Question: How could I have known that the man who flirted with me at a meeting in a neighbor’s backyard was married to the hostess’ cousin?
I was surprised to be invited as I had only met my new neighbor at a neighborhood park a few months ago. She said I was full of spirit and should meet more people in the area.
The man was attractive and charming… full of himself, as well as alcohol, which made me laugh at his insistence to “split this boring piece of suburban” and head downtown for a drink.
It was then that I was caught double with laughter as he got down on one knee to push me away, just as an unknown woman came between us. Yes, his wife.
Now my neighbor just looks away when she sees me nearby. Like I stole his partner’s husband. I tried to apologize to the neighbor in a joint email, but she still shuns. She only replied that her cousin has not visited her since.
That’s so unfair. I moved here to be in a friendly easy going environment not a playground for bored cheating husbands. What else can I do to redeem myself in the eyes of others?
A player’s mean play
A:The guy probably plays anywhere there is alcohol and a female target. This was certainly not the first incident of its kind for him, nor for his wife to witness in public.
As a newcomer, your apology was the right move. Otherwise the gossip would have had legs and other neighbors might misjudge you.
The takeaway: Someone who openly clowns at a gathering full of stimulants of some sort is usually looking for more than just a laugh. Maybe even create a scene to punish someone else, or assert false independence.
In this scenario, you are not the bad guy. Just a novice to use.
“I read your column regularly, I enjoy it immensely. I also agree with you 99 percent of the time. Here’s a rare time I’m not sure (May 26):
“A man had written to you about his girlfriend. †Ellie: No, it was a letter from a woman. The two friends had enjoyed shared interests and outings.)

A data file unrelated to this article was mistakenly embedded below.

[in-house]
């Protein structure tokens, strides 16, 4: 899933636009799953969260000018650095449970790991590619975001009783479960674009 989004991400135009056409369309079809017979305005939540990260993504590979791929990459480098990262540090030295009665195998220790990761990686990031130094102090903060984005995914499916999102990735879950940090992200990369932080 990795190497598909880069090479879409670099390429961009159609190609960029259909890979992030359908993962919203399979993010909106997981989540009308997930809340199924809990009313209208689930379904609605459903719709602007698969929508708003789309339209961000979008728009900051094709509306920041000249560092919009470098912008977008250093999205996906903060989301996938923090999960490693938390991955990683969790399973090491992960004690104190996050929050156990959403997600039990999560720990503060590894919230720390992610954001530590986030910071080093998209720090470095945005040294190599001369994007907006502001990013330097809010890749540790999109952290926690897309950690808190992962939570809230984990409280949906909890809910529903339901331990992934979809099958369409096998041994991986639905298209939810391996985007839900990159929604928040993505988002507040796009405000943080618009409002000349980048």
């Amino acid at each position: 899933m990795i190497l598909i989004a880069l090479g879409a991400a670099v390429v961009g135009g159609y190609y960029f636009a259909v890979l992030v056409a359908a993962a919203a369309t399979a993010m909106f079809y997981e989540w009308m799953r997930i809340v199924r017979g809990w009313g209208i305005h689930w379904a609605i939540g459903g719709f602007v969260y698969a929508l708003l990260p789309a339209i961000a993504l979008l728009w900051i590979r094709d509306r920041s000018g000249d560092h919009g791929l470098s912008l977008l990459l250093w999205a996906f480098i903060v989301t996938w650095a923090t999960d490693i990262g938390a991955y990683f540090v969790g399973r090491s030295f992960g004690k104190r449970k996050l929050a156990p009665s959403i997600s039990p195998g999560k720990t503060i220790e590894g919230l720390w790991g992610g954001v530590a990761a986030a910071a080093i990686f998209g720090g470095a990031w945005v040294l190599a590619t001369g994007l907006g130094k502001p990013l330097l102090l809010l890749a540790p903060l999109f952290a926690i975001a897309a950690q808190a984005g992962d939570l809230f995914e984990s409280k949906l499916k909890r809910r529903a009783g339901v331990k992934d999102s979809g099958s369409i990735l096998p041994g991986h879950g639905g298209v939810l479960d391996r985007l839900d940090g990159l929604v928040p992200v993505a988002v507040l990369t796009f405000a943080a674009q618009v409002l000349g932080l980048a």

“Now, that girlfriend ‘can’t stop talking about her previous relationship.’
So the letter writer is frustrated with the constant ‘analysis of every little thing her former boyfriend ever said to her’ from her formerly interesting companion.
“Your unusually harsh, one-sided response was to reprimand the dumped girlfriend for being selfish: ‘True friendship is a two-way gift, not a one-way street to satisfy only your own interest.’
“So, who’s really to blame? It seems unfair to keep pouring these unresolved feelings onto her friend after several months.
“The listener has supported me, but has had enough. Perhaps she could have kindly suggested professional guidance to help her friend further.
“Normally you are a voice of such logic, reason and honesty that I don’t think your advice here is in line with those qualities.”
Confused reader with good wishes
A:Well wishes are a friendly way of saying we agree that we disagree.
It’s my fault you didn’t realize that the letter writer is a woman who is annoyed by the constant complaining about her otherwise pleasant friend. (No new man is involved.)
In order to preserve the anonymity I promise letter writers, I wasn’t clear enough about some of the differences—for example, there were two female friends, an ongoing sob story, and a lot of unresolved, frustrating feelings.
Let’s hope the two women can focus on good times together and shared interests again.
Ellie’s tip of the day
If you’re caught flirting with a stranger in public, know that it’s their bad behavior, not yours.